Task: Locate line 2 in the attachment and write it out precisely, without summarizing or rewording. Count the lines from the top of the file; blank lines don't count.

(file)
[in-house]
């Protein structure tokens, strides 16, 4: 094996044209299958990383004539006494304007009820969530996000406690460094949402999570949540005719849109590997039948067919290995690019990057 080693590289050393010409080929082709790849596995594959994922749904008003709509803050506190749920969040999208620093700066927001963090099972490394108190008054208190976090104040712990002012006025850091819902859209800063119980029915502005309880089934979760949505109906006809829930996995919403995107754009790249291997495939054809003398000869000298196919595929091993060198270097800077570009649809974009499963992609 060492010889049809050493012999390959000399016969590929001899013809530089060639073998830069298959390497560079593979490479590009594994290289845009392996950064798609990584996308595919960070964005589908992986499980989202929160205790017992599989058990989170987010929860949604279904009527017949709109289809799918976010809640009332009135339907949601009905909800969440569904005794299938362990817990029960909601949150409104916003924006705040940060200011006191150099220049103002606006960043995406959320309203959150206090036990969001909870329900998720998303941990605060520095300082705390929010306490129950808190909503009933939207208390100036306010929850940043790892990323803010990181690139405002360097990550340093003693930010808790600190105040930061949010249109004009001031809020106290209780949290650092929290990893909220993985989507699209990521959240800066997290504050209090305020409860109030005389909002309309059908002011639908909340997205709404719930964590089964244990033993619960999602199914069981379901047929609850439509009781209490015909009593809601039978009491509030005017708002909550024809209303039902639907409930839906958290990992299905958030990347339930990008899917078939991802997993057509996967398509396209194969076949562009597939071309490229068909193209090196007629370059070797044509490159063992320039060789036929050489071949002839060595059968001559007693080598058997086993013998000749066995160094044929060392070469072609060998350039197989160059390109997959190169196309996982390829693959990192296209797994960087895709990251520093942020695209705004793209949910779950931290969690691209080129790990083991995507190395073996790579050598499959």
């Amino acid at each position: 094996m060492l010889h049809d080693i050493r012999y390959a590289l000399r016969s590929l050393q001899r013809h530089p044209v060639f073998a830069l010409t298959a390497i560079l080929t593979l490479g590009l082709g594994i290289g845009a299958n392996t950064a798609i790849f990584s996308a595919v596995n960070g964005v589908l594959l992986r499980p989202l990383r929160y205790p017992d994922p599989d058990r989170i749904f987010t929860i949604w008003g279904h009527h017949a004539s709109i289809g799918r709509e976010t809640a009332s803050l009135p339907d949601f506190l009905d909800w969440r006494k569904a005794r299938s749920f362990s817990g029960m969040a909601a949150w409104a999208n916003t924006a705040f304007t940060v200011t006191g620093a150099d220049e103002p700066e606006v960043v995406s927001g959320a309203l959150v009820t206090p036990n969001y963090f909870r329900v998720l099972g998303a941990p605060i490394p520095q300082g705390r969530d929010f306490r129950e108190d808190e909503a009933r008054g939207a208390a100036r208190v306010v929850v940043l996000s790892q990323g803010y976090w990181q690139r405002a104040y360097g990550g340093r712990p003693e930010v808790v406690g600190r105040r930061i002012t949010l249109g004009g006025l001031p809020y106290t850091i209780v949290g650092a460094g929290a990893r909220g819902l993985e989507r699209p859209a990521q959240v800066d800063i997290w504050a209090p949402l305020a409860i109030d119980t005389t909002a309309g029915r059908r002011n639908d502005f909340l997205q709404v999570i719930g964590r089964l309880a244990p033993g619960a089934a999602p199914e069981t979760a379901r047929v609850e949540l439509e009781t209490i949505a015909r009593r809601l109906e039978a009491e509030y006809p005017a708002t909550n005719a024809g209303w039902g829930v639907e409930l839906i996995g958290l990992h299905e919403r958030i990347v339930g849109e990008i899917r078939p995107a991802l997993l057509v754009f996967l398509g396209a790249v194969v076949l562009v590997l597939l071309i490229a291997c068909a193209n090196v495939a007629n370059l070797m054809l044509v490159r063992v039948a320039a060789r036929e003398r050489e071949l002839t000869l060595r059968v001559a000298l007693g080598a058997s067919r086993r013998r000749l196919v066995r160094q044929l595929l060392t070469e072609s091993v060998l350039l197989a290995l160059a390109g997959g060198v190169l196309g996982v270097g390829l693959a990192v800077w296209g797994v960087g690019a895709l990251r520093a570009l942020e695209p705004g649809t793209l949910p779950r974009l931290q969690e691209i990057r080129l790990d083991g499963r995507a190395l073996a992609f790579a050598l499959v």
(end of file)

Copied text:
């Protein structure tokens, strides 16, 4: 094996044209299958990383004539006494304007009820969530996000406690460094949402999570949540005719849109590997039948067919290995690019990057 080693590289050393010409080929082709790849596995594959994922749904008003709509803050506190749920969040999208620093700066927001963090099972490394108190008054208190976090104040712990002012006025850091819902859209800063119980029915502005309880089934979760949505109906006809829930996995919403995107754009790249291997495939054809003398000869000298196919595929091993060198270097800077570009649809974009499963992609 060492010889049809050493012999390959000399016969590929001899013809530089060639073998830069298959390497560079593979490479590009594994290289845009392996950064798609990584996308595919960070964005589908992986499980989202929160205790017992599989058990989170987010929860949604279904009527017949709109289809799918976010809640009332009135339907949601009905909800969440569904005794299938362990817990029960909601949150409104916003924006705040940060200011006191150099220049103002606006960043995406959320309203959150206090036990969001909870329900998720998303941990605060520095300082705390929010306490129950808190909503009933939207208390100036306010929850940043790892990323803010990181690139405002360097990550340093003693930010808790600190105040930061949010249109004009001031809020106290209780949290650092929290990893909220993985989507699209990521959240800066997290504050209090305020409860109030005389909002309309059908002011639908909340997205709404719930964590089964244990033993619960999602199914069981379901047929609850439509009781209490015909009593809601039978009491509030005017708002909550024809209303039902639907409930839906958290990992299905958030990347339930990008899917078939991802997993057509996967398509396209194969076949562009597939071309490229068909193209090196007629370059070797044509490159063992320039060789036929050489071949002839060595059968001559007693080598058997086993013998000749066995160094044929060392070469072609060998350039197989160059390109997959190169196309996982390829693959990192296209797994960087895709990251520093942020695209705004793209949910779950931290969690691209080129790990083991995507190395073996790579050598499959």